Oral administration of DMF (25, 100, and 250 mg/kg/day) to rats throughout organogenesis and lactation resulted in increased lethality, persistent reductions in body weight, delayed sexual maturation (male and female pups), and reduced testicular weight at the highest dose tested. Neurobehavioral impairment was observed at all doses. A no-effect dose for developmental toxicity was not identified. The lowest dose tested was associated with plasma AUC for MMF lower than that in humans at the RHD.
Pregnancy Registry There is a pregnancy registry that monitors pregnancy outcomes in women exposed to TECFIDERA during pregnancy. Encourage patients to enroll by calling 1-800-456-2255.
8.3 Nursing Mothers
It is not known whether this drug is excreted in human milk. Because many drugs are excreted in human milk, caution should be exercised when TECFIDERA is administered to a nursing woman.
8.4 Pediatric Use
Safety and effectiveness in pediatric patients have not been established.
8.5 Geriatric Use
Clinical studies of TECFIDERA did not include sufficient numbers of patients aged 65 and over to determine whether they respond differently from younger patients.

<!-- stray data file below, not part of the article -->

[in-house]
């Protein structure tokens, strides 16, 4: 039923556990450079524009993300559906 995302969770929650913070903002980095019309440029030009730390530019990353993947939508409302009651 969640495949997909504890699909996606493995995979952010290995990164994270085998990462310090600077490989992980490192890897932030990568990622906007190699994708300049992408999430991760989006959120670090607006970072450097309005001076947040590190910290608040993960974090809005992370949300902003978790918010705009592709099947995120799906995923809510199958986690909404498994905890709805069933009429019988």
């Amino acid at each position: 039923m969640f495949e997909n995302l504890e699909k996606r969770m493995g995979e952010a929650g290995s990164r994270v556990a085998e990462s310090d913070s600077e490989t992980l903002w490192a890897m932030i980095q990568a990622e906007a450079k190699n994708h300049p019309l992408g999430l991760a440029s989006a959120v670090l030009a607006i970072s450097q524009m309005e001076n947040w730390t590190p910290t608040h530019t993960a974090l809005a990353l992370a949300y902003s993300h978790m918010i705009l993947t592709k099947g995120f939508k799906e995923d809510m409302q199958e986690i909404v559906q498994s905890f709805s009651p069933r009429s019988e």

TECFIDERA contains dimethyl fumarate which is also known by its chemical name, dimethyl (E) butenedioate, (C6H8O4). It has the following structure:
Dimethyl fumarate is a white to off-white powder that is highly soluble in water with a molecular mass of 144.13.
TECFIDERA is provided as hard gelatin delayed-release capsules for oral administration, containing 120 mg or 240 mg of dimethyl fumarate consisting of the following inactive ingredients: microcrystalline cellulose, silicified microcrystalline cellulose, croscarmellose sodium, talc, silica colloidal silicon dioxide, magnesium stearate, triethyl citrate, methacrylic acid copolymer - Type A, methacrylic acid copolymer dispersion, simethicone (30% emulsion), sodium lauryl sulphate, and polysorbate 80. The capsule shell, printed with black ink, contains the following inactive ingredients: gelatin, titanium dioxide, FD&C blue 1; brilliant blue FCF, yellow iron oxide and black iron oxide.
12 CLINICAL PHARMACOLOGY 12.1 Mechanism of Action